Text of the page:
In March Jenna M. sent us a link to Vogue Italia‘s Vagaries of Fashion photo spread, in which we see a woman in a luxurious setting wearing high-fashion, elegant clothing interacting with, or more often ignoring, her children, generally with a drink in hand:






Occasionally she looks happier:



Of course, one solution is to hire a (non-White) maid:


Compare to other images of Black women tending White children here (also see the link at the bottom to the post about Black women tending White women).

It’s sort of an interesting portrayal, which seems to be using the idea that rich women who indulge in expensive high-fashion clothing are selfish, uncaring mothers, or at least, that’s how commenters seem to be reading it. Of course, there are lots of reasons a woman might look put out and annoyed by her kids, and I’m sure most mothers (and fathers) have looks like that at various points, unless that was just my mom.

The other thing that struck me in the comments to the post where Jenna found the original photos was the assumption of what a “good mother” acts like, which echoed my initial reaction–that is, “smoking and drinking around the baby–how awful!” But of course, most countries don’t share the American middle-class demonization of smoking or our concerns about the effects of second-hand smoke on children, or the idea that drinking cocktails around the kids is problematic (and remember, we used to give kids alcoholic drinks and Marlboros were marketed to moms). And many people don’t believe that children need to be tended to every time they cry or look unhappy–that’s a culturally and historically specific parenting ideal.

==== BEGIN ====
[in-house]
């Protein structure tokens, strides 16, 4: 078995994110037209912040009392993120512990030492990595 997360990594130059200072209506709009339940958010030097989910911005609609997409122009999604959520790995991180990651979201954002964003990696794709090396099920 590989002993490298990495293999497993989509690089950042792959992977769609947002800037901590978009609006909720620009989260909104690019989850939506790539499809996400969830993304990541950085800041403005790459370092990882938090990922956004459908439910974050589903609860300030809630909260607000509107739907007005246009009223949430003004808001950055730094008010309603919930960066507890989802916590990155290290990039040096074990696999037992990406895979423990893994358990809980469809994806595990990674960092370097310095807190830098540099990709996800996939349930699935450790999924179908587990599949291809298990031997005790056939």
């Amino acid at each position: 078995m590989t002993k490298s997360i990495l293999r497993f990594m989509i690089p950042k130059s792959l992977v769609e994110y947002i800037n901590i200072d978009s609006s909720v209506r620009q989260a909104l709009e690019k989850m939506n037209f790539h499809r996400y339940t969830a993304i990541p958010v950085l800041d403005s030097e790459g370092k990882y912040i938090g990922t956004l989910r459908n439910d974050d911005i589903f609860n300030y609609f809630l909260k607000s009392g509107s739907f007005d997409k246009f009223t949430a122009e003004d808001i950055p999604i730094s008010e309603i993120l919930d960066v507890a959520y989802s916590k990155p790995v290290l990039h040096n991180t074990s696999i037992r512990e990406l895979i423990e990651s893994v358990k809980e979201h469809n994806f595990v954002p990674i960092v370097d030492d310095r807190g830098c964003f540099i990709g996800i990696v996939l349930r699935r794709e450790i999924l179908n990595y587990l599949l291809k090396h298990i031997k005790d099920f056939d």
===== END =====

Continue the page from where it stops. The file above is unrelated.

And please, play halfway nice in the comments. We long ago decided that we weren’t going to police the comments because of time constraints, interest in letting people have space to discuss, and so on. So I’m just asking…you know, stay generally within the realm of reasonable snark.


Commenter lightsout says,

…it is a shame you associate the concerns of smoking around a  child to American middle-class values, as if Americans just need to relax and not be so uptight.  Concerns of second hand smoke are not a function of American middle-class oppression.  It’s not like the rest of the world is blowing smoke in their childrens’ faces, and only in boring, close-minded, America is second hand smoke demonized.

Second hand smoke is bad for babies; that is a fact, not a conservative opinion of the American regime. This scientific fact is not cultural insensitivity, nor is it a uniquely middle-class American ideal.

I am not saying smoking around kids is ok. As I said in my commentary, my personal reaction was “ack!” There seems to be a misunderstanding of what sociological analysis is. I’m not saying whether, say, smoking around kids is ok, but rather pointing out that different groups may define “good” parenting differently. And like it or not, the U.S. is uniquely anti-smoking, which isn’t saying that other countries don’t have regulations, but that we stand out as particularly concerned, and women here who smoke around their kids are often portrayed very negatively.

My sister smokes around her kids, and it distresses me greatly. That’s not the point. The question I was asking is, would people from a different social location than me look at those images and have the same interpretation I did? And how have our ideas of good mothering changed such that we would demonize her when 50 years ago we probably wouldn’t have?

UPDATE: Reader Claire has a different take:

The message that motherhood might produce boredom, irritation, irreverence, and drive one to consume massive quantities of alcohol is one that I find refreshing, rather than appalling. Although this spread glamorizes the condition of being trapped within the confines of domesticity, can we not also interpret it as depicting the failure of domesticity and motherhood as a norm? And isn’t the critique of a norm a productive act?

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